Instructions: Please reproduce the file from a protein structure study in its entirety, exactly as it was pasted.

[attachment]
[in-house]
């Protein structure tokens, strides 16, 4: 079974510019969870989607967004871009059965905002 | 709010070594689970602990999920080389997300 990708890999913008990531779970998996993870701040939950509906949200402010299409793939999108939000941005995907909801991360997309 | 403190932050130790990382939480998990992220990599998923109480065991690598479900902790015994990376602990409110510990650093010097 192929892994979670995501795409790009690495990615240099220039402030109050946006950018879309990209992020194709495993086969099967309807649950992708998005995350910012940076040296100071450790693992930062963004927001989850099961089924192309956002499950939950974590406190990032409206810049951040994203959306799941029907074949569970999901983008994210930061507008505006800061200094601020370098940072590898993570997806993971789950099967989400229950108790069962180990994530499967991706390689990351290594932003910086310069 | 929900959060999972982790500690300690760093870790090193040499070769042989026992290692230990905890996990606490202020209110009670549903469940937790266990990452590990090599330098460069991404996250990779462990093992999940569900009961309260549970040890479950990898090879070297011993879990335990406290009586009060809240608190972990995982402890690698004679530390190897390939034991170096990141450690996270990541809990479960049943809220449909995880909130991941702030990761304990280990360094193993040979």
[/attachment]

[in-house]
């Protein structure tokens, strides 16, 4: 079974510019969870989607967004871009059965905002 | 709010070594689970602990999920080389997300 990708890999913008990531779970998996993870701040939950509906949200402010299409793939999108939000941005995907909801991360997309 | 403190932050130790990382939480998990992220990599998923109480065991690598479900902790015994990376602990409110510990650093010097 192929892994979670995501795409790009690495990615240099220039402030109050946006950018879309990209992020194709495993086969099967309807649950992708998005995350910012940076040296100071450790693992930062963004927001989850099961089924192309956002499950939950974590406190990032409206810049951040994203959306799941029907074949569970999901983008994210930061507008505006800061200094601020370098940072590898993570997806993971789950099967989400229950108790069962180990994530499967991706390689990351290594932003910086310069 | 929900959060999972982790500690300690760093870790090193040499070769042989026992290692230990905890996990606490202020209110009670549903469940937790266990990452590990090599330098460069991404996250990779462990093992999940569900009961309260549970040890479950990898090879070297011993879990335990406290009586009060809240608190972990995982402890690698004679530390190897390939034991170096990141450690996270990541809990479960049943809220449909995880909130991941702030990761304990280990360094193993040979």